So "drive time" is a wash.

So what are the advantages of the RV?

  • It totally eliminates a whole bunch of close contact other than sitting in the airplane proper... including queuing for baggage check, queueing for TSA security, waiting at the airport (which evidence is showing is a real problem), taking public transport within the airport site, waiting at the rental agency -- all places with no consequence for mask non-compliance, so off come the masks and you have a "super-spreader" event.
  • It's wheels, directly, which means you can simply go from your driveway to wherever you want to go. The only place you have to stop is gas stations, and having recently crossed the country that way, this can be done contactless if you use a credit card to buy your gas.
  • It's easier to roam and explore non-urban destinations, such as a remote beach or trailhead, since you're not forced to be near airports. Getting "out in the country" simply means less contact with people and gives you vastly better choice of safe activities. (and who's kidding who, they're on your bucket list anyway!)
  • Carry your own food, so no restaurants. You provision your RV at the start of your trip. If anything comes up, simply do "curbside" at a big-box store where you're already set up. I did exactly that on my recent trip, and it was effortless and instant. (at Target, which really has their act together; this depends on using their app. Downside, Target stores are rare in Trumpland).
  • Incremental cost for +1 person is nothin'. So take a partner or podmate.
  • Or pet.
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    @PeterM Read my headline. I am proposing the >>>**Carolina**<<< coast which is a great deal closer to Boston. – Harper - Reinstate Monica Jan 19 at 5:41
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    @Willeke I crossed the country in November. Thanks to gas pumps that take credit cards, the closest I had to human contact was the Target staffer who threw a grocery bag into my trunk. I could have seen monuments, hiked national trails, done all sorts of stuff with zero contact. Can you clarify how this would increase COVID propagation? – Harper - Reinstate Monica Jan 19 at 5:43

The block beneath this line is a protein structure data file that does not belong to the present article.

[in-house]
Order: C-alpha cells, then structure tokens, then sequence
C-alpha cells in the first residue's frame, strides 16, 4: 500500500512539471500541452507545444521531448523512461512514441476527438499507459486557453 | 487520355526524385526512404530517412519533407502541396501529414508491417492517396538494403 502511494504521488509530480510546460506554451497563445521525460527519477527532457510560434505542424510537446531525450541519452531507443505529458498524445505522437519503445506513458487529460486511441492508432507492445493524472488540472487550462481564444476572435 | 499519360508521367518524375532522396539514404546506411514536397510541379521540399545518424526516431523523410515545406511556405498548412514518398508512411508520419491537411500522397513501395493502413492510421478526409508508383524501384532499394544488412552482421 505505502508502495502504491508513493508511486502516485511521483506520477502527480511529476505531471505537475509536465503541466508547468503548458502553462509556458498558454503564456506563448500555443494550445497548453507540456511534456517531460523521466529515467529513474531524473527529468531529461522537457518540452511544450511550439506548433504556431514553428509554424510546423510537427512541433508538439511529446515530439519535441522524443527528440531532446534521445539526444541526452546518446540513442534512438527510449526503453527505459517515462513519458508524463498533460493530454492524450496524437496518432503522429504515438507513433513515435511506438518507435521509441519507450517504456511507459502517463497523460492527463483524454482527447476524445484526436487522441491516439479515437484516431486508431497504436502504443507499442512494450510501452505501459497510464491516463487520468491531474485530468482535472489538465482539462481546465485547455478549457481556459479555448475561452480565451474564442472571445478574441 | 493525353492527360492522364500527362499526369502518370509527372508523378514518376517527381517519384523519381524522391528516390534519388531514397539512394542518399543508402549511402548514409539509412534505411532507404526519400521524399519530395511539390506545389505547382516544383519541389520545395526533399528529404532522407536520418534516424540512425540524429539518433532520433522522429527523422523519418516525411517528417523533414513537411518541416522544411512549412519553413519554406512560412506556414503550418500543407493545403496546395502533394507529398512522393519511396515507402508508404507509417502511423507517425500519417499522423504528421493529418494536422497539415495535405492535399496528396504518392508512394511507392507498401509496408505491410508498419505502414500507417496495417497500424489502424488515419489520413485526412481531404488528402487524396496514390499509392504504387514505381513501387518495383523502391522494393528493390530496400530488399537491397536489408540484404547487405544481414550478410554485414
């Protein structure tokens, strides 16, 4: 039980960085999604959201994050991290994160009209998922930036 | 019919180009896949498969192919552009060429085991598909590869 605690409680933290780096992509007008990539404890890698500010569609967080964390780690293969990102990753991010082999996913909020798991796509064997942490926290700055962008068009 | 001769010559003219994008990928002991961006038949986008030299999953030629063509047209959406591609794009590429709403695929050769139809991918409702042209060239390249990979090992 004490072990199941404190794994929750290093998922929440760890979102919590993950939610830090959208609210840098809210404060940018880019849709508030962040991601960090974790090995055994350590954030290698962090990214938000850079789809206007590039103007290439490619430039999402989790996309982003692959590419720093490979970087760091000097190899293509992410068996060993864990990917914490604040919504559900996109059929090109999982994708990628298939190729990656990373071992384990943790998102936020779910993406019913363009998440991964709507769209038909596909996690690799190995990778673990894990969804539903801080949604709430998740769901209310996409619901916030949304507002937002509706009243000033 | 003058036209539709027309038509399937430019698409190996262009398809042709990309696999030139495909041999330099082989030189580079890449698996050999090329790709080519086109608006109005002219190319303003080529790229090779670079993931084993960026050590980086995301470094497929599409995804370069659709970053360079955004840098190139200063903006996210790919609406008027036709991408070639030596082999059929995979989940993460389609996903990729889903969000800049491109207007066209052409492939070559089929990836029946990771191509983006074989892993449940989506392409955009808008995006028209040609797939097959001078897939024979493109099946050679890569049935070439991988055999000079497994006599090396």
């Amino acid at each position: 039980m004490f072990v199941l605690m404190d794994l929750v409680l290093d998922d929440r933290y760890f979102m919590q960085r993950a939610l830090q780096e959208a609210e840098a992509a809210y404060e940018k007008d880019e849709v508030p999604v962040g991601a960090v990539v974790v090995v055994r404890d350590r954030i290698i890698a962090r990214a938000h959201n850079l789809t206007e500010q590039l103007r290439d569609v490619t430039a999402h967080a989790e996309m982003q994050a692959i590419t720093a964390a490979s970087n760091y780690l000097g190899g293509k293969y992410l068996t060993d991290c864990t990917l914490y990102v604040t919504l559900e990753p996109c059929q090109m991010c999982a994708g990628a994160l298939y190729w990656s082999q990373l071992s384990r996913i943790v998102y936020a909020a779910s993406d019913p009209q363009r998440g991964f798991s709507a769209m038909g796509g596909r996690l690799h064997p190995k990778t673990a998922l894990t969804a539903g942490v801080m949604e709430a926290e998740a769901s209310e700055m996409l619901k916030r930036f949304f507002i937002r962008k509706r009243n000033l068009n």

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    I read this a couple of times and upvoted. Perfect X-Y answer. It does not answer title which is actually 2 questions with one answer: “Don’t”; but it does answer the implied and somewhat stated questions in the text: “I need to get away and I want somewhere warmer than here.” – Damila Jan 19 at 6:17
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    @JonathanReez I do not understand the "solidarity" argument. Solidarity is about helping people. We could all quit our jobs in "solidarity" to those who lost their jobs due to the pandemic. What do these "if one suffers, all must suffer" approaches achieve? – wimi Jan 19 at 9:02
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    @Harper-ReinstateMonica, it worked out because you did not get ill, or had any other problems which made you needing help. Too many people do travel with COVID 19 without realising it and then need medical help in rural areas which are hard pushed to help the locals. – Willeke Jan 19 at 9:08
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The only sensible way to tour California now during the covid19 shutdown is to do it virtually. Find videos that show the places you would visit and watch them instead of taking time money effort and risk to go their physically.

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    yeah, do that, get a sun lamp, and turn up the heat! – Jasen Jan 19 at 9:42